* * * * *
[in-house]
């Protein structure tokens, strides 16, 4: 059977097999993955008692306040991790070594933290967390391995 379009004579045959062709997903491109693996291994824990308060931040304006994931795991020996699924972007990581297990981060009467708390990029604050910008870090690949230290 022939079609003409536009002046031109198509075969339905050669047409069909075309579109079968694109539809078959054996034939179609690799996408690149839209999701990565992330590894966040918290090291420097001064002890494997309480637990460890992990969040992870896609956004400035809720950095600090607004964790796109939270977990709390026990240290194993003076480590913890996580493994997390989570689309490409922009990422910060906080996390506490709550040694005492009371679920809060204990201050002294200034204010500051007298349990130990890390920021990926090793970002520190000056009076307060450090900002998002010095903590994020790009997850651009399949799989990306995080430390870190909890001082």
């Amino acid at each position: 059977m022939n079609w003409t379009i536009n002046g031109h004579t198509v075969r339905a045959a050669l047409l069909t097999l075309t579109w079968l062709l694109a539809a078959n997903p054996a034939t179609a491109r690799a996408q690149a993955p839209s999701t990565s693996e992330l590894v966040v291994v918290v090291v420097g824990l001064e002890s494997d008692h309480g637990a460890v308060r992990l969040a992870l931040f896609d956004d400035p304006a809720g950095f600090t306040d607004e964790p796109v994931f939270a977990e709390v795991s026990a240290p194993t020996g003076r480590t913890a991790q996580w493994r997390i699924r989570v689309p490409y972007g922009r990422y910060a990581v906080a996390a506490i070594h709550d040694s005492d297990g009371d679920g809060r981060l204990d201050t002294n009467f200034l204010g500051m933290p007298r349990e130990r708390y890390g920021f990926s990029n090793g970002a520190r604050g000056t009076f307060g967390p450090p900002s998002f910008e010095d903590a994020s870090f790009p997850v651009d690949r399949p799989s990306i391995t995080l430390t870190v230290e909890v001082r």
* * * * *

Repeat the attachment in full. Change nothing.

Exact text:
[in-house]
């Protein structure tokens, strides 16, 4: 059977097999993955008692306040991790070594933290967390391995 379009004579045959062709997903491109693996291994824990308060931040304006994931795991020996699924972007990581297990981060009467708390990029604050910008870090690949230290 022939079609003409536009002046031109198509075969339905050669047409069909075309579109079968694109539809078959054996034939179609690799996408690149839209999701990565992330590894966040918290090291420097001064002890494997309480637990460890992990969040992870896609956004400035809720950095600090607004964790796109939270977990709390026990240290194993003076480590913890996580493994997390989570689309490409922009990422910060906080996390506490709550040694005492009371679920809060204990201050002294200034204010500051007298349990130990890390920021990926090793970002520190000056009076307060450090900002998002010095903590994020790009997850651009399949799989990306995080430390870190909890001082």
């Amino acid at each position: 059977m022939n079609w003409t379009i536009n002046g031109h004579t198509v075969r339905a045959a050669l047409l069909t097999l075309t579109w079968l062709l694109a539809a078959n997903p054996a034939t179609a491109r690799a996408q690149a993955p839209s999701t990565s693996e992330l590894v966040v291994v918290v090291v420097g824990l001064e002890s494997d008692h309480g637990a460890v308060r992990l969040a992870l931040f896609d956004d400035p304006a809720g950095f600090t306040d607004e964790p796109v994931f939270a977990e709390v795991s026990a240290p194993t020996g003076r480590t913890a991790q996580w493994r997390i699924r989570v689309p490409y972007g922009r990422y910060a990581v906080a996390a506490i070594h709550d040694s005492d297990g009371d679920g809060r981060l204990d201050t002294n009467f200034l204010g500051m933290p007298r349990e130990r708390y890390g920021f990926s990029n090793g970002a520190r604050g000056t009076f307060g967390p450090p900002s998002f910008e010095d903590a994020s870090f790009p997850v651009d690949r399949p799989s990306i391995t995080l430390t870190v230290e909890v001082r």